Empowered to grow a school garden

written by Lenka Knoetze

When Heather got the news about a financial package that was available for COVID relief from OM International, she knew exactly how to put it to good use. Over multiple years, she and her 6-member team of Empowered Generation ministry have been giving lessons to school kids in Eesterust -one of the toughest neighborhoods in Pretoria, South Africa. In an area where teachers regularly see malnutrition, crime, and substance abuse, her team comes in and teaches children about the most pressing issues like human trafficking and what to do in an abusive situation.

In 2020, her team played an active role in the school’s feeding program, delivering basic food supplies to the neediest and most affected families by the pandemic. Especially in the last few months, and probably because the world has been spending more time at home than ever before, her mind has been captured by the surrounding environment where her students live that is littered with trash and pollution with little to no greenery. As she dug deeper into environmental issues our planet is facing, that have been only highlighted during the pandemic, she could see how much these issues are connected and how looking after the environment inevitably results in our own quality and longevity of life.

“It was just going to be a lesson,” recalls Heather. Through the story of creation in Genesis, she explained how humankind is given stewardship of God’s creation, to respect it, and take care of it as a personal responsibility. This came with continuous practical tips, like picking up litter in their neighborhood, how to utilize greens, and create compost, which in turn can be used to enrich the soil for future planting.

Funds became available and the next thing she knew, she was researching creating compost, planting, etc. “When we started it all seemed like such a simple idea, but I had no clue what I was getting into. I plant flowers, but I have never planted a vegetable garden before. So here I am teaching children as I am learning! It was a huge learning curve for me,” Heather says with a nervous smile. The OM team purchased compost bins for each of the two schools, where kids are encouraged to bring their home compost, but also where the school kitchen will deposit their plant-based scraps. The school grounds-keeping staff softened and prepared the soil with the use of chicken droppings compost, to add extra nutrition, also funded by OM.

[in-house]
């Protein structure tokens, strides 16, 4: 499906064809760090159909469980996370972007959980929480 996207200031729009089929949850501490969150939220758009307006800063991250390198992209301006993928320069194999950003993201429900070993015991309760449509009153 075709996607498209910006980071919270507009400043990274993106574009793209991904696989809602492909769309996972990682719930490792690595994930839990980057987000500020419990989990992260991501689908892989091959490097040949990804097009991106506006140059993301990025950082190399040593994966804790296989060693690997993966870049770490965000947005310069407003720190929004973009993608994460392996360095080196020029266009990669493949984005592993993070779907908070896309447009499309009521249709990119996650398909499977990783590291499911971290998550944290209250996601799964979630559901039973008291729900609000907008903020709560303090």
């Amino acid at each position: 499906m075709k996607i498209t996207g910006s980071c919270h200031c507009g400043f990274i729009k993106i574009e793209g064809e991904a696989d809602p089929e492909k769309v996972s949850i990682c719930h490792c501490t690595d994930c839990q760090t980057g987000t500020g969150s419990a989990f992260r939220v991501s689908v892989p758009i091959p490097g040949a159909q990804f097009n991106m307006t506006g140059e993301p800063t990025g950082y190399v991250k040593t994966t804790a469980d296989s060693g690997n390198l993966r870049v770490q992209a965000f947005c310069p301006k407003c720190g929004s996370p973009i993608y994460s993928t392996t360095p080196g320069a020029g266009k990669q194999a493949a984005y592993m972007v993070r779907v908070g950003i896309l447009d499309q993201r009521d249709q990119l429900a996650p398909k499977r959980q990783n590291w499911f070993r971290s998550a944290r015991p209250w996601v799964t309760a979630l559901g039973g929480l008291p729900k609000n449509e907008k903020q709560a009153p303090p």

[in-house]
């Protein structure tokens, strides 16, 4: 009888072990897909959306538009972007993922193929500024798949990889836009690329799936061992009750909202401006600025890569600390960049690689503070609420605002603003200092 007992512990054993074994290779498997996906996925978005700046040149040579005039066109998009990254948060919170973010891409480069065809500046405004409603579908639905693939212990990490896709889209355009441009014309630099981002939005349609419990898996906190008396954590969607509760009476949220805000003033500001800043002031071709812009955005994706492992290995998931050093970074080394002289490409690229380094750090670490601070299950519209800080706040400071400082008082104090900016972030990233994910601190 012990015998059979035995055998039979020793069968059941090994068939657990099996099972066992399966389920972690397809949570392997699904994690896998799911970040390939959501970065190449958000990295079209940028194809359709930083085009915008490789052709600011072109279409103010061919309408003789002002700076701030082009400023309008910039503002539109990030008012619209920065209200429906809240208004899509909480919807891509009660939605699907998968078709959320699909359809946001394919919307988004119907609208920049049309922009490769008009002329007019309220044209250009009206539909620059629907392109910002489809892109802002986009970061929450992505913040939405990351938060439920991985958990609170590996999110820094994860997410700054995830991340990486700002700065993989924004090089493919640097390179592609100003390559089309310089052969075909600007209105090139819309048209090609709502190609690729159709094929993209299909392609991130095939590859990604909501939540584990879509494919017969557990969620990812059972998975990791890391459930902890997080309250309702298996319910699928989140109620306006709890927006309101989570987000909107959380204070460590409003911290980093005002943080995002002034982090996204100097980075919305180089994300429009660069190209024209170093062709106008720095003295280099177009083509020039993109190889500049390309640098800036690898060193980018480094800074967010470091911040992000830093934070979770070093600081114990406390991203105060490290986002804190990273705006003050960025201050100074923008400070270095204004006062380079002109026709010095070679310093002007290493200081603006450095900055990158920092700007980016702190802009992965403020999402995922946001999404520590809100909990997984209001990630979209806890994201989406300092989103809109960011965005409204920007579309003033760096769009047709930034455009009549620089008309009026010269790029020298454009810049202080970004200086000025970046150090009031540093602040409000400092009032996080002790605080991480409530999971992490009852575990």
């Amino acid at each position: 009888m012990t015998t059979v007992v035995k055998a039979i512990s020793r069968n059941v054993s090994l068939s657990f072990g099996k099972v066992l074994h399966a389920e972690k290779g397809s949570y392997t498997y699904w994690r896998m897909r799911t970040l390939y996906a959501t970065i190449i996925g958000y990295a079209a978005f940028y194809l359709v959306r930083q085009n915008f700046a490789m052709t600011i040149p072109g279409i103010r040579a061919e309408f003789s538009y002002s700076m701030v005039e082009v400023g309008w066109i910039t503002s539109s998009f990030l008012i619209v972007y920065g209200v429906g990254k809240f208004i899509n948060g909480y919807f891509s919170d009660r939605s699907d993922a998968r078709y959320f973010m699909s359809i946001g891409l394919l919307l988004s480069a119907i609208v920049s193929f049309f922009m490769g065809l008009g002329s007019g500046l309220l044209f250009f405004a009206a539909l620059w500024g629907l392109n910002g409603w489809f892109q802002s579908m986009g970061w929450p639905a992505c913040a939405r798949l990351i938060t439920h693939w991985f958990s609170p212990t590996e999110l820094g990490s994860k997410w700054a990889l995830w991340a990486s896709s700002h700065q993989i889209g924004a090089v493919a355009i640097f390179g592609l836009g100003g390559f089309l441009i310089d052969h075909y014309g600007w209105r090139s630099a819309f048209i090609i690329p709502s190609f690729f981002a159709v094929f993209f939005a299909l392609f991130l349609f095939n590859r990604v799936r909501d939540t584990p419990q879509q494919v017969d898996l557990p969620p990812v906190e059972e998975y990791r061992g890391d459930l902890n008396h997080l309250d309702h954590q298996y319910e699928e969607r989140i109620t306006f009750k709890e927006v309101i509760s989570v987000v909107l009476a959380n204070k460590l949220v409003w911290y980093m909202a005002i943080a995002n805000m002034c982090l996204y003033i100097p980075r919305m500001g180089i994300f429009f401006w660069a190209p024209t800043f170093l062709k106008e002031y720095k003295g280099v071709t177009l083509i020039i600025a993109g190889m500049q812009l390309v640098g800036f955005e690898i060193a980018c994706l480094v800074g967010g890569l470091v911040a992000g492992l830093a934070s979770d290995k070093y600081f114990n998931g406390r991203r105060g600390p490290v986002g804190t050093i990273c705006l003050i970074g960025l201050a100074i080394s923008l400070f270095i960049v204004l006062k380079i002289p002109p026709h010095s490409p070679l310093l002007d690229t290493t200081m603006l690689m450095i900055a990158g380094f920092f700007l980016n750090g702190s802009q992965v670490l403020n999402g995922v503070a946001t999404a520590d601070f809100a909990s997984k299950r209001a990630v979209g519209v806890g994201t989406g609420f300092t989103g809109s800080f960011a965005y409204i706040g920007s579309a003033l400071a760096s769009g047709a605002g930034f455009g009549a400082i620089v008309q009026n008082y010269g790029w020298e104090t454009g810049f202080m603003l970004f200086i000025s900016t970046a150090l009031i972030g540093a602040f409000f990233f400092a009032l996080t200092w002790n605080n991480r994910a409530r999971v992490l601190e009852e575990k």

“We wanted the naughty kids to come and help us with the smelly compost, not as a punishment but because we want to give them extra attention because that is why they are acting up - they want attention. They were so excited to get their hands dirty and work with the gardening tools.” After a month of theoretical classes came the time for planting, about 400 students from grades 4 and 6 already knew what to do and with excitement got their little hands to work. Each class was planting different seedlings of beetroot, carrots, spinach, etc. They loved the time they had during this special outdoor hands-on learning. When the vegetables grow, they will be used to add extra nutrition to the school’s feeding scheme that gives one meal a day to about 300 kids from the most difficult economic situations. “The meals that they are given don’t contain a lot of vegetables, it is mostly rice and starchy carbs. There are no greens, no vegetables. But, you know, for most of these kids this is probably the only proper meal they get in a day at all,” says Heather.

This effort was backed with the help of Missions Discipleship Training Plus (MDT+) interns, focusing on training their trainees using business and agriculture in missions. Today, as the smell of chicken manure slowly subsides, little vegetable seedlings are growing stronger and so are the students of Eesterus, growing wiser, healthier, and closer to God.

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